A modern rendition of St Nazaire could well withstand all but direct nuclear attack, if its performance during the second World War was any indication. Bombs would penetrate through to an air gap above the primary structure and predetonate. If so desired, a modern military base built to the same standard could well be effectively indestructible.

    Concrete and steel is cheap, and modern tunnelling methods are so well developed now that what might have been infeasible before is quite easily achievable today. Area 51 in the US puts an entire air base underneath the desert. I have no doubt that they would have at least studied the civil engineering aspects of St Nazaire, and a similar air base in Europe would be just as survivable, at least until the entrance is nuked.

    An alternative is to follow the Swedish example and adopt the Base 90 system:
    https://en.wikipedia.org/wiki/Bas_90
    https://www.youtube.com/watch?v=MNak9lB_q00

    Not sure how capable the Eurofighter is in terms of STOL and rough field operations but with so many potential air bases, a small fleet like that of Germany's, dispersed across potentially thousands of stretches of Autobahn would be extremely elusive. There is no way a potential enemy could crater every single one, and even if they did, it would be many thousands of tons of ordnance expended on easily repairable roads, instead of own forces.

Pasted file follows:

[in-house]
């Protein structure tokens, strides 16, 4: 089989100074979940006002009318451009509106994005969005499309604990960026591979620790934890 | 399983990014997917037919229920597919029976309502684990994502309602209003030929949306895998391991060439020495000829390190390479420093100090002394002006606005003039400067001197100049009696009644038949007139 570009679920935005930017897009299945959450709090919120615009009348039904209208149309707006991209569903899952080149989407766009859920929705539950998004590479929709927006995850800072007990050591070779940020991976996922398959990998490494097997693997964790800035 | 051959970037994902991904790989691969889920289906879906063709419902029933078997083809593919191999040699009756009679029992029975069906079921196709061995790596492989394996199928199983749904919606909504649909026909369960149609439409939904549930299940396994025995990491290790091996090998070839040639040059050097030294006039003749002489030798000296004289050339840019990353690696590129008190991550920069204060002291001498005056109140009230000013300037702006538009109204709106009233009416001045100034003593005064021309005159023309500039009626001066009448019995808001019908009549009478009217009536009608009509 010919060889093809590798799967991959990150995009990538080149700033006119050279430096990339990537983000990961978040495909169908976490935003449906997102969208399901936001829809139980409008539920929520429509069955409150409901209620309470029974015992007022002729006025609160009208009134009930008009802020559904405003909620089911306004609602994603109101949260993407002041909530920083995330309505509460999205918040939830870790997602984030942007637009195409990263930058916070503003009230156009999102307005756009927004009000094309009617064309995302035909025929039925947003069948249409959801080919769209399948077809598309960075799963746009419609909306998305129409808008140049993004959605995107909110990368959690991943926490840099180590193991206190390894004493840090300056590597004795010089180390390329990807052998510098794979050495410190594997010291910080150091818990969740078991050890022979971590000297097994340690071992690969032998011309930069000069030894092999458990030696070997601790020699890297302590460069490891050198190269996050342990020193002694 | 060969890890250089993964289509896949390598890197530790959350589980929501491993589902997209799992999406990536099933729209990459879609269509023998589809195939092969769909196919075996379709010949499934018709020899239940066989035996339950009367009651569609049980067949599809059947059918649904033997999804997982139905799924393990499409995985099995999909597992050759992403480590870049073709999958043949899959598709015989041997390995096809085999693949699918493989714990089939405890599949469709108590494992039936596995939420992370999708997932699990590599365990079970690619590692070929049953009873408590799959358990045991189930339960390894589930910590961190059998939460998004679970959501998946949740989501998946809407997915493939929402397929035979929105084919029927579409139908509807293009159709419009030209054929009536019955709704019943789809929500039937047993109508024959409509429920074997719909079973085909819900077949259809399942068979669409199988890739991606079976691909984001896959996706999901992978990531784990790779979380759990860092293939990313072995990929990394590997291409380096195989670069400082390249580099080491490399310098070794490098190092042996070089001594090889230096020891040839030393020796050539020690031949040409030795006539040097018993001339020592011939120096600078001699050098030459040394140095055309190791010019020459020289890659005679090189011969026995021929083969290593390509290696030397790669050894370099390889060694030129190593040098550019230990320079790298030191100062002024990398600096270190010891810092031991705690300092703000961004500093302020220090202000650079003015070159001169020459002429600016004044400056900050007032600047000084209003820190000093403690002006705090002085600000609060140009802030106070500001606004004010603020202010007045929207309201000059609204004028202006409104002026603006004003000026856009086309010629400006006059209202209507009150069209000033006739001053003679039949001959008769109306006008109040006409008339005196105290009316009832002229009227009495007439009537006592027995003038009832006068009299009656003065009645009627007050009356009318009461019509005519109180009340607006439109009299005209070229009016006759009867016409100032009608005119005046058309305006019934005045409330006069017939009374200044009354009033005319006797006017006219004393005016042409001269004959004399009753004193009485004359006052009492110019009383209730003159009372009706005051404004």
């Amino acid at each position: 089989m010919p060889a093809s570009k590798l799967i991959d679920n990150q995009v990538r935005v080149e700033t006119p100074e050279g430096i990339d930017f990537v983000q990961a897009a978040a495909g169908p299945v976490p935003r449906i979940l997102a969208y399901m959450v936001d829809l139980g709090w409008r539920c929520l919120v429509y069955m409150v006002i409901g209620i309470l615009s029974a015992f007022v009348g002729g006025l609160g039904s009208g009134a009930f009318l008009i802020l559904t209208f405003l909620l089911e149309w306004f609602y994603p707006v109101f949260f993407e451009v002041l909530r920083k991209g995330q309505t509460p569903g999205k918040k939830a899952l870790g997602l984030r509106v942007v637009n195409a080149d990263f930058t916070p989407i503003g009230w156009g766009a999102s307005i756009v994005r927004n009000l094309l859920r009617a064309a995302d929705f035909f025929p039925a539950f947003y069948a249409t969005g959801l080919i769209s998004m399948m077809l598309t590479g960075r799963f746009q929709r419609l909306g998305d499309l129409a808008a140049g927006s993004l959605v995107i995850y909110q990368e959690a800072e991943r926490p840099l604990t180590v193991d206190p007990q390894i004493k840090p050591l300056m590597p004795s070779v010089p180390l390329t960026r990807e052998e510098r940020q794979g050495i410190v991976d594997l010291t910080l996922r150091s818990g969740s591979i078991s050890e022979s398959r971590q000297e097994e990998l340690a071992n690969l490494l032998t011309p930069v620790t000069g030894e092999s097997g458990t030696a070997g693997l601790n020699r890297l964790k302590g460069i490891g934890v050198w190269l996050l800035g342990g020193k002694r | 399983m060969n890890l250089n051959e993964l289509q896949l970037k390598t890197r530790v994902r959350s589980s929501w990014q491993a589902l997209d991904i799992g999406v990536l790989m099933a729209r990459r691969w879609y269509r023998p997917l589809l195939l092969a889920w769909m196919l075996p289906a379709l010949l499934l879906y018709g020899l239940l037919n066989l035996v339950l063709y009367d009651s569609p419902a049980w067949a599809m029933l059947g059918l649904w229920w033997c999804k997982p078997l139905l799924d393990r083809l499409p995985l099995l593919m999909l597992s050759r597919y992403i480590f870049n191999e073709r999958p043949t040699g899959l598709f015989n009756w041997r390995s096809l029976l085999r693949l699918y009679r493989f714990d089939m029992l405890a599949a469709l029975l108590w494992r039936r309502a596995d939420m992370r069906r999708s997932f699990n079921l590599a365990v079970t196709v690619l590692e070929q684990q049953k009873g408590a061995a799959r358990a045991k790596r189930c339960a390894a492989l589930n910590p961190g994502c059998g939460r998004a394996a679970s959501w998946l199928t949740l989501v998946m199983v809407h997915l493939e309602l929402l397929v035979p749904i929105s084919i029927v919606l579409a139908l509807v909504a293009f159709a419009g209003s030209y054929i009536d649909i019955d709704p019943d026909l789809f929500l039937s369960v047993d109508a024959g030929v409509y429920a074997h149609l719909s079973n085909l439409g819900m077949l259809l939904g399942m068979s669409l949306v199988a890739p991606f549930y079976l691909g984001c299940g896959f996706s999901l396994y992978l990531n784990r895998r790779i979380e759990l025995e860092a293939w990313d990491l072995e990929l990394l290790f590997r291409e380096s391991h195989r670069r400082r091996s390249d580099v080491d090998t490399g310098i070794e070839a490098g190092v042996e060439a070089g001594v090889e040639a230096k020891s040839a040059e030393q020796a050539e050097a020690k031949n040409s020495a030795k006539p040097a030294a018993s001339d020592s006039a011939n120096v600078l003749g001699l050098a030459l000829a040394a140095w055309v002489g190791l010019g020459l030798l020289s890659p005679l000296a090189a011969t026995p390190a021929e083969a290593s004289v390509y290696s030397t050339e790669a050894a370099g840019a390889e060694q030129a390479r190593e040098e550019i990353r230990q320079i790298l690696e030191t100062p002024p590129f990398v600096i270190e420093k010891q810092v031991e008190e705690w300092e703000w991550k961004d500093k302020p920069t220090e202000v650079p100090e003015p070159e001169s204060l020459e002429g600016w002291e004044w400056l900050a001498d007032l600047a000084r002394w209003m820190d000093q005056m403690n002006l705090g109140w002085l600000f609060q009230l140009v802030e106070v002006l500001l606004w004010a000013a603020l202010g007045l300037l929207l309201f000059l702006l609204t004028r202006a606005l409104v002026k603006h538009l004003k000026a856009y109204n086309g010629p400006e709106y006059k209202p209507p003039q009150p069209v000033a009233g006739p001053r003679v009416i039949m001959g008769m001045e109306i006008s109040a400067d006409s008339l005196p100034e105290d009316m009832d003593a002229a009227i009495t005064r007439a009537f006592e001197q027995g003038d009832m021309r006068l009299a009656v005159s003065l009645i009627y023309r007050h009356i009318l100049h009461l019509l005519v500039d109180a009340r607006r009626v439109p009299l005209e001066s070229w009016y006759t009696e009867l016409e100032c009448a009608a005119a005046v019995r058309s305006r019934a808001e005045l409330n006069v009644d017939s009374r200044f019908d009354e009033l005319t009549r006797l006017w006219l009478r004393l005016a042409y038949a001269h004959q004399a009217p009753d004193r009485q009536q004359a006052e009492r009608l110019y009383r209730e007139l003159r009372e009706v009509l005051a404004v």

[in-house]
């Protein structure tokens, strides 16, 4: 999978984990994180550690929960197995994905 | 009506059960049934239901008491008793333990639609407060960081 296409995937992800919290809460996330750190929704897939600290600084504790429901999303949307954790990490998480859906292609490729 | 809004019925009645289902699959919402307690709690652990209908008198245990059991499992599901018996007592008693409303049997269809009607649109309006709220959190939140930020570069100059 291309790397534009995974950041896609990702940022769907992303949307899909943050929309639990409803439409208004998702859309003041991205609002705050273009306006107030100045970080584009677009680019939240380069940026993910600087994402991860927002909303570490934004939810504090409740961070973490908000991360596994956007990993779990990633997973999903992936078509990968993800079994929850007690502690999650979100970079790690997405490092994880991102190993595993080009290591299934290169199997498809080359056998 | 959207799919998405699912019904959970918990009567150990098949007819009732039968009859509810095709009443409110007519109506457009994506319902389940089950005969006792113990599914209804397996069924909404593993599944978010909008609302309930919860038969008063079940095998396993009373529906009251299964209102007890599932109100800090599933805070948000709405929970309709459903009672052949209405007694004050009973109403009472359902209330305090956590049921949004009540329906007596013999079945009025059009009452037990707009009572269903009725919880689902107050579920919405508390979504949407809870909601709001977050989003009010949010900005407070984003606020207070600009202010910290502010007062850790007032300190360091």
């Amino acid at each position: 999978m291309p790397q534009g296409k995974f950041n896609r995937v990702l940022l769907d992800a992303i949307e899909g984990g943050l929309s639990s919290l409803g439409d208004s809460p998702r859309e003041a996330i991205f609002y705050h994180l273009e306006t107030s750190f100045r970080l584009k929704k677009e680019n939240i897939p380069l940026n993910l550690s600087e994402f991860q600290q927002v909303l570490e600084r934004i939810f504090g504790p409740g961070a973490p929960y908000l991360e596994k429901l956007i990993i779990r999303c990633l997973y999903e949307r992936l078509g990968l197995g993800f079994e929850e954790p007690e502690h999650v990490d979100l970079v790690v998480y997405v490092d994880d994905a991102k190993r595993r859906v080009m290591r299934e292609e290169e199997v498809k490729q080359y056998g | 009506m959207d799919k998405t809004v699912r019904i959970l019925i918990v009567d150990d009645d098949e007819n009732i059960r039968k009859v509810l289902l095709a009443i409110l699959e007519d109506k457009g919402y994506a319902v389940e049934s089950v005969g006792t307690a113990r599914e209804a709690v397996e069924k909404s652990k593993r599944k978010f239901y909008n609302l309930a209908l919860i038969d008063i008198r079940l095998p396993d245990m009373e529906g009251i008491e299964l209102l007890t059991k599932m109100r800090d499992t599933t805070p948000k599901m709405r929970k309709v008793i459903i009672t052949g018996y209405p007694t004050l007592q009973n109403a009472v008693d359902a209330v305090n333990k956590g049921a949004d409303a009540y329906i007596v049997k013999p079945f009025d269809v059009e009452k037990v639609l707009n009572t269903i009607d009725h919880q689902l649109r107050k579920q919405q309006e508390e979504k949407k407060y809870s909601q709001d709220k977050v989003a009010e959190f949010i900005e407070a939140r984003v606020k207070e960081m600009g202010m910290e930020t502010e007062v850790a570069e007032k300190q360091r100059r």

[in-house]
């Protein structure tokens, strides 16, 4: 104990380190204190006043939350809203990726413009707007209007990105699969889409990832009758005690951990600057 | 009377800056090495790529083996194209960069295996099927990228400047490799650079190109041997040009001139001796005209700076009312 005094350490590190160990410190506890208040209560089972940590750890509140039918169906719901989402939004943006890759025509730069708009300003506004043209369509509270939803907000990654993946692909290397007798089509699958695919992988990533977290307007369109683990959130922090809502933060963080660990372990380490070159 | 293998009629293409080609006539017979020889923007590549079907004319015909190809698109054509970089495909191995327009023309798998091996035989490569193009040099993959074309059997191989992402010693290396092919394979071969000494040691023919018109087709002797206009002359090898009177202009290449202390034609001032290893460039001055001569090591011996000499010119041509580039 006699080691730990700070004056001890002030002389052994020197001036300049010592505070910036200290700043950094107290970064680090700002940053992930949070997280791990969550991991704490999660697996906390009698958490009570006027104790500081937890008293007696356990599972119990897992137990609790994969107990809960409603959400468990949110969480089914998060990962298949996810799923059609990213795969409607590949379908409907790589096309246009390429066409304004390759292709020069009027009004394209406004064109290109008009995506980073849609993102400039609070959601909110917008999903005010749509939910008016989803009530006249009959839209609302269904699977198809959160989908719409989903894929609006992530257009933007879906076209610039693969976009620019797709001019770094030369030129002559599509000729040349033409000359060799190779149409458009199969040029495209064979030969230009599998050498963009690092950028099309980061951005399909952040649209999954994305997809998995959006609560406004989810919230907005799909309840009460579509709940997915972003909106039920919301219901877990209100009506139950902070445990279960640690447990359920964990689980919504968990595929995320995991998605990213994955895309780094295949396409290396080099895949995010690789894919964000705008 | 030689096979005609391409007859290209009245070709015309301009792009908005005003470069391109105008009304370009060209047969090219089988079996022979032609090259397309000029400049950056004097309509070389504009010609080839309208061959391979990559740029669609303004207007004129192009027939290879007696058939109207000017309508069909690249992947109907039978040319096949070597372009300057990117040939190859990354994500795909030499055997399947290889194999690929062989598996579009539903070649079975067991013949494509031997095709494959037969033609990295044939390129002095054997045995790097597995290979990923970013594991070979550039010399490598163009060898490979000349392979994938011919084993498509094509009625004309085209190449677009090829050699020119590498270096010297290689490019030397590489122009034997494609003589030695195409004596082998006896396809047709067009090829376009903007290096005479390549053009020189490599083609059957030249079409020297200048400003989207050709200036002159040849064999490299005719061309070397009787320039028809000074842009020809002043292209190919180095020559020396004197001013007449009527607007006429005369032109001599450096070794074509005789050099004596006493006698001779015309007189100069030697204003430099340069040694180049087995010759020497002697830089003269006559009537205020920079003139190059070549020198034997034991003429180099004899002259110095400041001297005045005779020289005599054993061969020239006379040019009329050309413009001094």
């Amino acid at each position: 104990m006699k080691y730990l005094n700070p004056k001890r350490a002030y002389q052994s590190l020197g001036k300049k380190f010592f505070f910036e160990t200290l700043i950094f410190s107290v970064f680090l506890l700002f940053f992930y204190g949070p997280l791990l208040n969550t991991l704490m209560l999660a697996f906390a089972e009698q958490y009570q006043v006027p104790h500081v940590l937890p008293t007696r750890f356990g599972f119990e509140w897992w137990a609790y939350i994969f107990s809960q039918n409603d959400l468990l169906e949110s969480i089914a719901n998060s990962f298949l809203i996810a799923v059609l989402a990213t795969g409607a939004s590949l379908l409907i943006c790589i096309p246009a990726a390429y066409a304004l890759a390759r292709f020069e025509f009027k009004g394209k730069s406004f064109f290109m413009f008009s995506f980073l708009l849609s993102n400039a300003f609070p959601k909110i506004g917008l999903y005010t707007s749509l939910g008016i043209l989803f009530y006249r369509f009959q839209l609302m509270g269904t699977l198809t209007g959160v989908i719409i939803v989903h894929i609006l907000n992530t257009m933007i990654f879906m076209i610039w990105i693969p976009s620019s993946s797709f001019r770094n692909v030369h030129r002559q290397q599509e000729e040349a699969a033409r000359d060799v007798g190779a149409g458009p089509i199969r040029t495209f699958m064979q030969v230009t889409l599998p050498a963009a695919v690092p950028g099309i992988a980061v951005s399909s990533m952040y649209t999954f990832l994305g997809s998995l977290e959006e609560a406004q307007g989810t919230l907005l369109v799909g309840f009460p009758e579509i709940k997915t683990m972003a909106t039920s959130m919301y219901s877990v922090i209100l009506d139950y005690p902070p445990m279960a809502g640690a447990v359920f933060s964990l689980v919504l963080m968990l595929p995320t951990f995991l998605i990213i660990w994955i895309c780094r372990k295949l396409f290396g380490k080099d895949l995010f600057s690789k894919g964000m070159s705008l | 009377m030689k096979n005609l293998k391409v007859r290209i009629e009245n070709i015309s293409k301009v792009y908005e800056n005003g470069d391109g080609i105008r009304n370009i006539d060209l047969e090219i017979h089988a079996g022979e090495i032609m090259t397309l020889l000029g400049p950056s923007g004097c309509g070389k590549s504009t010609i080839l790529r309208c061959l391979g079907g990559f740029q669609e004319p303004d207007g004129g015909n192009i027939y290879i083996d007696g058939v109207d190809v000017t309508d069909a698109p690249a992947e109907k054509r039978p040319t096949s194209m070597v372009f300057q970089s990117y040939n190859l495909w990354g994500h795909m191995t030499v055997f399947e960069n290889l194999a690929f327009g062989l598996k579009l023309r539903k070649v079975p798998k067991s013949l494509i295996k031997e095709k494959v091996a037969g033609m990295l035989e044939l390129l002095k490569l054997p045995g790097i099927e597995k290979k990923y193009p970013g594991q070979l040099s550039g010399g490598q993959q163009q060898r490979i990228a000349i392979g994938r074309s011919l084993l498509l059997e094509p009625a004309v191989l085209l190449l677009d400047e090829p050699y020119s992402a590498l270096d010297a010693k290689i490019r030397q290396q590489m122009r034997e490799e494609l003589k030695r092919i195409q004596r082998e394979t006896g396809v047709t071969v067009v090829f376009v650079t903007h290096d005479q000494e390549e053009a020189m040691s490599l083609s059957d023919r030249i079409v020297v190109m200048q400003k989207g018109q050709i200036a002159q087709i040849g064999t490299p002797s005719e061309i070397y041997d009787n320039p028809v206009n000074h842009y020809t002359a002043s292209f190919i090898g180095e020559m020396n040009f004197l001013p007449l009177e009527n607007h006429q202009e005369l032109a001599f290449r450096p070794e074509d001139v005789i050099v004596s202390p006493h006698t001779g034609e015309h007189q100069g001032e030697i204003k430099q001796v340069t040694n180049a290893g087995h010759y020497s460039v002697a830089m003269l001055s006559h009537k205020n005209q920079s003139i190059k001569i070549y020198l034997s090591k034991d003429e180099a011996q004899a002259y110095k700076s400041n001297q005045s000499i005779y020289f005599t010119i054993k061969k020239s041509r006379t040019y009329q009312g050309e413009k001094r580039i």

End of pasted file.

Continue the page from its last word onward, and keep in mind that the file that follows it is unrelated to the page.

The other issue, AEW, could be addressed with tighter inter-operation between the ground and the air elements, and relatively more survivable ground based radars like the Saab Giraffe. An AEW aircraft cannot hide while emitting, and cannot run if caught. The solution is decentralisation and miniaturisation into a ground based network, like the Soviets did with Uragan-1.

    The incoming enemy air force would find themselves devoting strike packages to deliver anti-radiation missiles into the teeth of ground based missiles to degrade the awareness of friendly air forces. Even if struck, an individual node in a ground based network is still many times cheaper than a single AEW aircraft. The campaign to destroy the Yugoslavian air defense network was largely unsuccessful all the way up to the declaration of ceasefires.